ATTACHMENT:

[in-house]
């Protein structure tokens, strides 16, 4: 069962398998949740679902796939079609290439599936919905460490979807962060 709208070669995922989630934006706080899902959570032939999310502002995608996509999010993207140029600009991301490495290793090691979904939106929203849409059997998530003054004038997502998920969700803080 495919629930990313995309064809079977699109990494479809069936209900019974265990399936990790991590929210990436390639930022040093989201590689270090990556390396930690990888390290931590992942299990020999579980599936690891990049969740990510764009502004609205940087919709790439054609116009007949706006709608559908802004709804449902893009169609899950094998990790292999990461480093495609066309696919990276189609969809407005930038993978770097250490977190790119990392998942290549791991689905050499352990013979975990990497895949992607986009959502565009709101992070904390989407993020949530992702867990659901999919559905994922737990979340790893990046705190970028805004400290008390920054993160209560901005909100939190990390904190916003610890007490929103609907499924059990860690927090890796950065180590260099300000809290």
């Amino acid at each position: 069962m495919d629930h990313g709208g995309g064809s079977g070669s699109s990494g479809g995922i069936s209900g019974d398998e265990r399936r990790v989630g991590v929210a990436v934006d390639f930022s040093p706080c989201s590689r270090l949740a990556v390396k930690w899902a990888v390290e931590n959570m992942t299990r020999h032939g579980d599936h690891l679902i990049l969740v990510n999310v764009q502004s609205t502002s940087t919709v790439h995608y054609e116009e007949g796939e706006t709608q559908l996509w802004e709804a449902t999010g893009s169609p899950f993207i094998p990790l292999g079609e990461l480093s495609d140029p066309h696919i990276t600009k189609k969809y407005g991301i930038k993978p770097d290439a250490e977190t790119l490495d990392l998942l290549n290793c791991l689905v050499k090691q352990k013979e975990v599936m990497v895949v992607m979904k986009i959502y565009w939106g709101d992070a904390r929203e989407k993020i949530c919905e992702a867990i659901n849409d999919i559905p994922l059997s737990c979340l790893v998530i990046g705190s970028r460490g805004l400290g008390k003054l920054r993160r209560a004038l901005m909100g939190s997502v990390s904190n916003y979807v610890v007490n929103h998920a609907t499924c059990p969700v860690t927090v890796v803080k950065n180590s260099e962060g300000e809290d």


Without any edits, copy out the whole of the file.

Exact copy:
[in-house]
């Protein structure tokens, strides 16, 4: 069962398998949740679902796939079609290439599936919905460490979807962060 709208070669995922989630934006706080899902959570032939999310502002995608996509999010993207140029600009991301490495290793090691979904939106929203849409059997998530003054004038997502998920969700803080 495919629930990313995309064809079977699109990494479809069936209900019974265990399936990790991590929210990436390639930022040093989201590689270090990556390396930690990888390290931590992942299990020999579980599936690891990049969740990510764009502004609205940087919709790439054609116009007949706006709608559908802004709804449902893009169609899950094998990790292999990461480093495609066309696919990276189609969809407005930038993978770097250490977190790119990392998942290549791991689905050499352990013979975990990497895949992607986009959502565009709101992070904390989407993020949530992702867990659901999919559905994922737990979340790893990046705190970028805004400290008390920054993160209560901005909100939190990390904190916003610890007490929103609907499924059990860690927090890796950065180590260099300000809290």
């Amino acid at each position: 069962m495919d629930h990313g709208g995309g064809s079977g070669s699109s990494g479809g995922i069936s209900g019974d398998e265990r399936r990790v989630g991590v929210a990436v934006d390639f930022s040093p706080c989201s590689r270090l949740a990556v390396k930690w899902a990888v390290e931590n959570m992942t299990r020999h032939g579980d599936h690891l679902i990049l969740v990510n999310v764009q502004s609205t502002s940087t919709v790439h995608y054609e116009e007949g796939e706006t709608q559908l996509w802004e709804a449902t999010g893009s169609p899950f993207i094998p990790l292999g079609e990461l480093s495609d140029p066309h696919i990276t600009k189609k969809y407005g991301i930038k993978p770097d290439a250490e977190t790119l490495d990392l998942l290549n290793c791991l689905v050499k090691q352990k013979e975990v599936m990497v895949v992607m979904k986009i959502y565009w939106g709101d992070a904390r929203e989407k993020i949530c919905e992702a867990i659901n849409d999919i559905p994922l059997s737990c979340l790893v998530i990046g705190s970028r460490g805004l400290g008390k003054l920054r993160r209560a004038l901005m909100g939190s997502v990390s904190n916003y979807v610890v007490n929103h998920a609907t499924c059990p969700v860690t927090v890796v803080k950065n180590s260099e962060g300000e809290d």